At a time when the Supreme Court has indicated its intent to lay down guidelines for the media,Congress Lok Sabha member and a close aide of AICC general secretary Rahul Gandhi,Meenakshi Natarajan,wants a law to regulate the media,both print and broadcast. And set up an authority that can even suo motu probe complaints against the media.
Natarajan gave notice in the Lok Sabha to introduce a Private Members Bill called Print and Electronic Media Standards and Regulation Bill,2012.
A first-term Congress MP from Mandsaur in Madhya Pradesh,Natarajan is a member of Rahul Gandhis core team. She is also an AICC secretary.
Her proposed Bill seeks to provide for the constitution of the Print and Electronic Media Regulation Authority with a view to lay down standards to be followed by the print and electronic media and to establish credible and expedient mechanism for investigating suo motu or into complaints by individuals against print and electronic media,and for matters connected therewith or incidental thereto.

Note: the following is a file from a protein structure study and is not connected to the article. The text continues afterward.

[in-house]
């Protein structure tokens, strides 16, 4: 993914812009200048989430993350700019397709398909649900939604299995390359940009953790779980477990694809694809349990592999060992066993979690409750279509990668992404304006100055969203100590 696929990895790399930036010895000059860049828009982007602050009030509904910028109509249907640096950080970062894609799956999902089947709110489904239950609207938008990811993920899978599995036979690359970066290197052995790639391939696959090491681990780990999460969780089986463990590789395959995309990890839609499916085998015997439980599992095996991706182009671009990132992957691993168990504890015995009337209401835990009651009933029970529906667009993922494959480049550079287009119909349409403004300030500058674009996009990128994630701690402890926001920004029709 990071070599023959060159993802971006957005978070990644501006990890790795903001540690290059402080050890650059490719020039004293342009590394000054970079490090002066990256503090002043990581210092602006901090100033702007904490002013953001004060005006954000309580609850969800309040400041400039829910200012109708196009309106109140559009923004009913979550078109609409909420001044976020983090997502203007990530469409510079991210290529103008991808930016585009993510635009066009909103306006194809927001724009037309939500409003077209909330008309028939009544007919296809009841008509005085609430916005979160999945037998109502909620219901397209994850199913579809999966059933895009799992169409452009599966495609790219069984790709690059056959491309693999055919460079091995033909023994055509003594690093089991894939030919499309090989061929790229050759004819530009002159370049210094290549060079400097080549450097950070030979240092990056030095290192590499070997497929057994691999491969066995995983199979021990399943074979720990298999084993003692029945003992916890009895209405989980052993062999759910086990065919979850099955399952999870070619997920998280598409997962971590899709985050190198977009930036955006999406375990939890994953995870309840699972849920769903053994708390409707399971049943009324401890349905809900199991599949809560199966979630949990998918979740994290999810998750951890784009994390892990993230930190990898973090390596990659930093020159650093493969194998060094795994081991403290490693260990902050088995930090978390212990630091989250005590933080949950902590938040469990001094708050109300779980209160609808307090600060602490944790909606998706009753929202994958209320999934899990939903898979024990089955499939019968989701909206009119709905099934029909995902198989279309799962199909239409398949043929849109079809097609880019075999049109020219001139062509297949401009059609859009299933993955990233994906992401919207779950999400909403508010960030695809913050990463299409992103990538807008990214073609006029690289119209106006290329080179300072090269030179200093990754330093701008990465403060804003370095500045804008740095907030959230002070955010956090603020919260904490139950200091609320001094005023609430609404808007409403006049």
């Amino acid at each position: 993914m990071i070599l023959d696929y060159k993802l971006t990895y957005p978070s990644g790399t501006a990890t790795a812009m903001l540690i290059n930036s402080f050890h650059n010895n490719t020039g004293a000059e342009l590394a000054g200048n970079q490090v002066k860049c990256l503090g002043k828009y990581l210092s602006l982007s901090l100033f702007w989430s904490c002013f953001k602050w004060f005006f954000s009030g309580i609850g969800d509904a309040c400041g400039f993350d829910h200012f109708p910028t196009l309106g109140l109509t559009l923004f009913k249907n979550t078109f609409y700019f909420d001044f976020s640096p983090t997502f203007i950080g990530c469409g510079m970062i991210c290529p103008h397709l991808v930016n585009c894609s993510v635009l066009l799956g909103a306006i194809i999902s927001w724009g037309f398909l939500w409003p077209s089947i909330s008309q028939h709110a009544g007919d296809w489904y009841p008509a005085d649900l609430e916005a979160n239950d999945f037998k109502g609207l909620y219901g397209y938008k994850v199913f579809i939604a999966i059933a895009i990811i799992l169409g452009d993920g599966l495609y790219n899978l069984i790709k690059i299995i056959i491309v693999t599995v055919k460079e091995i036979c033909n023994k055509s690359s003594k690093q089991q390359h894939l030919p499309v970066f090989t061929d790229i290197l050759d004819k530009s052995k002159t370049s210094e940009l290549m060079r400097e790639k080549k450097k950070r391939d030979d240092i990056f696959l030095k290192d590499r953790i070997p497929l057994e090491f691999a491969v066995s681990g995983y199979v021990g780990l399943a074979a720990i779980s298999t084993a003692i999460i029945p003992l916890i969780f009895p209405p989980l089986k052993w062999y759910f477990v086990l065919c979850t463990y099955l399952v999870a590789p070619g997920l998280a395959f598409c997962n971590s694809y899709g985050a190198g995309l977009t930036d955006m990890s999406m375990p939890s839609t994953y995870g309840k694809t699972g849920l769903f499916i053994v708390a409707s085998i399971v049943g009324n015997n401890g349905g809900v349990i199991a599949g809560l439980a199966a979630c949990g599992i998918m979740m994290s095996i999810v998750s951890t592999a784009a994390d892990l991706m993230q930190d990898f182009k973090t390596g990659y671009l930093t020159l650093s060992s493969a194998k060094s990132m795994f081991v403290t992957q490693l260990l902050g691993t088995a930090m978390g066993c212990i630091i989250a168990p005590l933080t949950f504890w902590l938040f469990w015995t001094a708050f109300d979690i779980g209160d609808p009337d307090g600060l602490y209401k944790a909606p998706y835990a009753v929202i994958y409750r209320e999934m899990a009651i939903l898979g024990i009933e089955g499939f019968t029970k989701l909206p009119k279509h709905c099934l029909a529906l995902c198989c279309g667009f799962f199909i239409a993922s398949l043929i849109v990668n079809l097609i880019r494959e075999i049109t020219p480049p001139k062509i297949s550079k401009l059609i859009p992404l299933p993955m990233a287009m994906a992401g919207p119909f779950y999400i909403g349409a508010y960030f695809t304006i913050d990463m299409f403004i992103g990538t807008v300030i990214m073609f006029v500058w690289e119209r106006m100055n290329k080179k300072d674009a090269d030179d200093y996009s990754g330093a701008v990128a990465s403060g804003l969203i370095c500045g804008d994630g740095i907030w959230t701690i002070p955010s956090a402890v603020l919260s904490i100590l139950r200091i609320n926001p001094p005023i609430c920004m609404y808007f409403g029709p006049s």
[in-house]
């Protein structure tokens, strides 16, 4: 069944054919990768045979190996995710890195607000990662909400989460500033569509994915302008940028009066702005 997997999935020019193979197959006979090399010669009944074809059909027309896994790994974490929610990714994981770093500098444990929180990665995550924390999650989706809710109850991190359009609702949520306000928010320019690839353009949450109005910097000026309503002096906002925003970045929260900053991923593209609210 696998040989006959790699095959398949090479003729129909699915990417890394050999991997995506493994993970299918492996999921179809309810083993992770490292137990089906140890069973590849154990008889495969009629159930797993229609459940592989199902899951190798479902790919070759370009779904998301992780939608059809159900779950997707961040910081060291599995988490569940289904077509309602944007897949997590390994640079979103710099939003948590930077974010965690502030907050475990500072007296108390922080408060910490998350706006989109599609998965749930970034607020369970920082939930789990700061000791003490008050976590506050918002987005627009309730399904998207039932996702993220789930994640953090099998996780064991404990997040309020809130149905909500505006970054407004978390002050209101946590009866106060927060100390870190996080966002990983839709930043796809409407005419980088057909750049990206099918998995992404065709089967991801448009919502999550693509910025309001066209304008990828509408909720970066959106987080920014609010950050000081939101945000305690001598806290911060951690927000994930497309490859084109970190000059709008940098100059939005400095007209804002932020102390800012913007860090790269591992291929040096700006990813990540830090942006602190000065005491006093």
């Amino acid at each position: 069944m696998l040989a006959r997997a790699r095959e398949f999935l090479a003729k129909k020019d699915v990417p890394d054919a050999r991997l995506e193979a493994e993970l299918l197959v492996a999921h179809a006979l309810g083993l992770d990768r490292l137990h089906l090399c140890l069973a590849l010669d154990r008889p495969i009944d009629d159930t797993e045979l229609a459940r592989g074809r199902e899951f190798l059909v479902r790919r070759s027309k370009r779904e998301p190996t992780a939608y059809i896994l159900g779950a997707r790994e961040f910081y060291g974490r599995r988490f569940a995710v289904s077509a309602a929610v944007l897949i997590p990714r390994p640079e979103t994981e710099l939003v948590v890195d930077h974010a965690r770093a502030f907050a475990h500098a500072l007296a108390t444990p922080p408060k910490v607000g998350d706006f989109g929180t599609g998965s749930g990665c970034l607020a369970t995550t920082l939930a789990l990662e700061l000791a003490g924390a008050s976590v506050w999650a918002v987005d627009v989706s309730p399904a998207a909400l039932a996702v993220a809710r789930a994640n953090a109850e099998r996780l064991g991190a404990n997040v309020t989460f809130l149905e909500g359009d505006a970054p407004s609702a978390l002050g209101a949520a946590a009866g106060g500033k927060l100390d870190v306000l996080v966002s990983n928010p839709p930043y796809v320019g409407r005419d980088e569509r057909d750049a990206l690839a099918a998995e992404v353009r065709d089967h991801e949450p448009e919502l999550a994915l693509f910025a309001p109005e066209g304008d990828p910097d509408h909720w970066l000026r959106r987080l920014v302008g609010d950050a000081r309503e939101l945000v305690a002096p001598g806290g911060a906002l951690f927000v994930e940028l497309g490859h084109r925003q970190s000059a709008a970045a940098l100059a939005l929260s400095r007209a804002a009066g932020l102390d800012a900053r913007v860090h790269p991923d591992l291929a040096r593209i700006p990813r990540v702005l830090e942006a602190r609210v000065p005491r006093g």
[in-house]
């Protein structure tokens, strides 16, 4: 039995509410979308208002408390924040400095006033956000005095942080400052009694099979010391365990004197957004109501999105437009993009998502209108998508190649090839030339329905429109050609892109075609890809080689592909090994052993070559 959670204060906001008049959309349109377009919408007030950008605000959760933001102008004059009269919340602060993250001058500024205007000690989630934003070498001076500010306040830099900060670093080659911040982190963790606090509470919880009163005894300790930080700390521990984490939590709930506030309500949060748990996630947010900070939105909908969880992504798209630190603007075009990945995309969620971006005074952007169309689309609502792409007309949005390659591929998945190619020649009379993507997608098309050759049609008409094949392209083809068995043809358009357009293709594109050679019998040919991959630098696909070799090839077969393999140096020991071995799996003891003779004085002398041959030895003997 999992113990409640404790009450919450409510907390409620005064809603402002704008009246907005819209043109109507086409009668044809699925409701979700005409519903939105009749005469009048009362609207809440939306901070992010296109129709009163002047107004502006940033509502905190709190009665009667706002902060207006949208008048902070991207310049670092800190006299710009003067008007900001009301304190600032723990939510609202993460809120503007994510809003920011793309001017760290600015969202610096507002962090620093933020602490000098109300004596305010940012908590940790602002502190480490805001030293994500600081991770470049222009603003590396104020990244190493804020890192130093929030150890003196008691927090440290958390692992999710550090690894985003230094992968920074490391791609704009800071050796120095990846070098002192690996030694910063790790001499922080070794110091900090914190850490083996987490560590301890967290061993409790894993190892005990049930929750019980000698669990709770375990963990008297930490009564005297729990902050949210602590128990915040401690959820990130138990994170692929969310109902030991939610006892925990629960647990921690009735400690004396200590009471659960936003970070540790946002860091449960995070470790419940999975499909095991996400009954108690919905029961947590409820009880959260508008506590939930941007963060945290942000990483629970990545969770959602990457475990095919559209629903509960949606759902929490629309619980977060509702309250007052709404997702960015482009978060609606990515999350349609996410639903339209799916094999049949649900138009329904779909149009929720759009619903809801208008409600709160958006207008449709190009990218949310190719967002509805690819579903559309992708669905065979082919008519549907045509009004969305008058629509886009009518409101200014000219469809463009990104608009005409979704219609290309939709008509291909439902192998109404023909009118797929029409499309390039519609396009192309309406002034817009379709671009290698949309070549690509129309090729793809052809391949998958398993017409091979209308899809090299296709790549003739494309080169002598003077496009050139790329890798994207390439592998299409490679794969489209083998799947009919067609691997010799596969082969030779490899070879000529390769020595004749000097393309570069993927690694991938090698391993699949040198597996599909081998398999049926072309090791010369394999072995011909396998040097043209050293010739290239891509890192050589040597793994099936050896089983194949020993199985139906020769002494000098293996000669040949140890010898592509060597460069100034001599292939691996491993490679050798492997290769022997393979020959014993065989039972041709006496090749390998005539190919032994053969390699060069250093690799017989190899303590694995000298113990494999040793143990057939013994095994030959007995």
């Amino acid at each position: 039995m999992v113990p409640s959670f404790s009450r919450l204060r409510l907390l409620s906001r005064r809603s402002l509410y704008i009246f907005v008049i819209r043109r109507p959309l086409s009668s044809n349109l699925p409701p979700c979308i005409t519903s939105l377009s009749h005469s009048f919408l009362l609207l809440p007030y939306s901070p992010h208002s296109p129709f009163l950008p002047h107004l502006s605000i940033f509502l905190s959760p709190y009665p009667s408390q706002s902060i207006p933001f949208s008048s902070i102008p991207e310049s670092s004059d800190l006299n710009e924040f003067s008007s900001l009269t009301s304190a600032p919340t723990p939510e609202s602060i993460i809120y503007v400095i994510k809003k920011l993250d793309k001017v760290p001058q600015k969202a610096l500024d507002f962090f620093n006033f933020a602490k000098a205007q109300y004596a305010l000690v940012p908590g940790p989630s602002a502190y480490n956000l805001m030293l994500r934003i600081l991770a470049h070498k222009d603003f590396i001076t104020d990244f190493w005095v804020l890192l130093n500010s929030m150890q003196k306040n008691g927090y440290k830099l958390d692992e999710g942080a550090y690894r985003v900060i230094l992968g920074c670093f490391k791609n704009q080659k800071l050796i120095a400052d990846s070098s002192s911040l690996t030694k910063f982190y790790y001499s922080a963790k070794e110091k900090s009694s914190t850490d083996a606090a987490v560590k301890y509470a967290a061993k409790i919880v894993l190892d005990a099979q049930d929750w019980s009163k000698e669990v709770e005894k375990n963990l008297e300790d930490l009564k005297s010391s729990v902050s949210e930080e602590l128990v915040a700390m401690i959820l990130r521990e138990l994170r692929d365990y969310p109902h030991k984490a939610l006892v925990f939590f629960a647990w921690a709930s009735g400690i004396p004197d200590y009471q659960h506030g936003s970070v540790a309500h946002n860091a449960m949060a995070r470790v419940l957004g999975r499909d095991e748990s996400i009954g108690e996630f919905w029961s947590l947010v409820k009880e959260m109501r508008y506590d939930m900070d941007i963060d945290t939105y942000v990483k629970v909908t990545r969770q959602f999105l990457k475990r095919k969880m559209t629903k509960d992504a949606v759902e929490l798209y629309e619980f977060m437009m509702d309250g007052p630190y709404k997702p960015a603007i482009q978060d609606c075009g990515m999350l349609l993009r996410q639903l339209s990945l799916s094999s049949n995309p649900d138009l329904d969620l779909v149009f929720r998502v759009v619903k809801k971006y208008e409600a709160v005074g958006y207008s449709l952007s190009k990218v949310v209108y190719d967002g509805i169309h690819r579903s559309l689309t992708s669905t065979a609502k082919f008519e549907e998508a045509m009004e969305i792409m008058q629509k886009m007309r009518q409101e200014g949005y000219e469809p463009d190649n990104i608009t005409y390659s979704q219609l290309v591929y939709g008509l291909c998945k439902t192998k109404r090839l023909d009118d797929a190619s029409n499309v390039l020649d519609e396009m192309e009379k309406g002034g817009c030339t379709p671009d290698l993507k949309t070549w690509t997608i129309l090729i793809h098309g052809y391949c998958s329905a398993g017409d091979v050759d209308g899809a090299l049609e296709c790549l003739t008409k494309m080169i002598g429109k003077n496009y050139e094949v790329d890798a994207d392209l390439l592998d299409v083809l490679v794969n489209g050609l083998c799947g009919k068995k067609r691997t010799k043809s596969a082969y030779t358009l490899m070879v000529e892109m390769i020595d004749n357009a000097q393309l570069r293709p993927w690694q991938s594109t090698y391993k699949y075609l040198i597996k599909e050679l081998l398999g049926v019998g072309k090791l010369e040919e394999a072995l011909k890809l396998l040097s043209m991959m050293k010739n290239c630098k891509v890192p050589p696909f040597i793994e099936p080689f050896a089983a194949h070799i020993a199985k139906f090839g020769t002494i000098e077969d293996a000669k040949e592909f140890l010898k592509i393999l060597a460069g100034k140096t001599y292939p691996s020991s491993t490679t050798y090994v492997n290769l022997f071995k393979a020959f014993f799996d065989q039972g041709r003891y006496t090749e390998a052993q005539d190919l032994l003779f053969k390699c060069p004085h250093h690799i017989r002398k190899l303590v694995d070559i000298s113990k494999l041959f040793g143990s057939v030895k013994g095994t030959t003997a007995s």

Today,when her turn came to introduce the Bill,she was not present in the House.
According to procedure,she will now have to give fresh notice if she wishes to introduce the Bill,after which there will be balloting, which,simply put,is a draw of lots to fix a day for introduction of the Bill.
Despite several attempts,Natarajan wasnt available for comment.
Yesterday,a five-Judge Constitution Bench of the Supreme Court headed by Chief Justice of India Justice S H Kapadia said its attempt to frame guidelines for covering court proceedings was aimed at making clear the limitations of journalists under the Constitutional scheme.
The Editors Guild of India has told the apex court that laying down guidelines would endanger free speech and the court had no power or jurisdiction to do so.
Appearing for the Guild,senior counsel Rajeev Dhavan had told the bench: If a statute is brought,free speech and administration of justice will be at peril. We have not developed sufficiently rich jurisprudence on the question of balancing the media rights against other rights. The shadow of contempt law hangs over our jurisprudence.